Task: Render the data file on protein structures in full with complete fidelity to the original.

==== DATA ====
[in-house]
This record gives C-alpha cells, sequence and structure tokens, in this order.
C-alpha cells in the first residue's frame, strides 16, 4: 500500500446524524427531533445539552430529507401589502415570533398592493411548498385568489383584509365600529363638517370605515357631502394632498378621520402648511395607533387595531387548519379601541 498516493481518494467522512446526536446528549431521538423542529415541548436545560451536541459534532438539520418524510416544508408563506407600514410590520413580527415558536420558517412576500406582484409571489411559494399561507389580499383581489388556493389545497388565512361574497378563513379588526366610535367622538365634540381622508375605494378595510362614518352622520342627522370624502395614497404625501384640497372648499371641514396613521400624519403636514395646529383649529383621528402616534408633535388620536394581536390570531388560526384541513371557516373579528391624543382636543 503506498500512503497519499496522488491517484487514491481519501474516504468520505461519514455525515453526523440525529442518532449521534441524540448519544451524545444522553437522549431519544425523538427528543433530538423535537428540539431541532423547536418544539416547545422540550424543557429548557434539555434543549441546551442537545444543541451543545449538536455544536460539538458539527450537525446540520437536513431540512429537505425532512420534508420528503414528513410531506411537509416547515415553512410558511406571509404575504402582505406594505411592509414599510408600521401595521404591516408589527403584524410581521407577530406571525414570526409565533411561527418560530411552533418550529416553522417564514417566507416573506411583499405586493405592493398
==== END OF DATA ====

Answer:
[in-house]
This record gives C-alpha cells, sequence and structure tokens, in this order.
C-alpha cells in the first residue's frame, strides 16, 4: 500500500446524524427531533445539552430529507401589502415570533398592493411548498385568489383584509365600529363638517370605515357631502394632498378621520402648511395607533387595531387548519379601541 498516493481518494467522512446526536446528549431521538423542529415541548436545560451536541459534532438539520418524510416544508408563506407600514410590520413580527415558536420558517412576500406582484409571489411559494399561507389580499383581489388556493389545497388565512361574497378563513379588526366610535367622538365634540381622508375605494378595510362614518352622520342627522370624502395614497404625501384640497372648499371641514396613521400624519403636514395646529383649529383621528402616534408633535388620536394581536390570531388560526384541513371557516373579528391624543382636543 503506498500512503497519499496522488491517484487514491481519501474516504468520505461519514455525515453526523440525529442518532449521534441524540448519544451524545444522553437522549431519544425523538427528543433530538423535537428540539431541532423547536418544539416547545422540550424543557429548557434539555434543549441546551442537545444543541451543545449538536455544536460539538458539527450537525446540520437536513431540512429537505425532512420534508420528503414528513410531506411537509416547515415553512410558511406571509404575504402582505406594505411592509414599510408600521401595521404591516408589527403584524410581521407577530406571525414570526409565533411561527418560530411552533418550529416553522417564514417566507416573506411583499405586493405592493398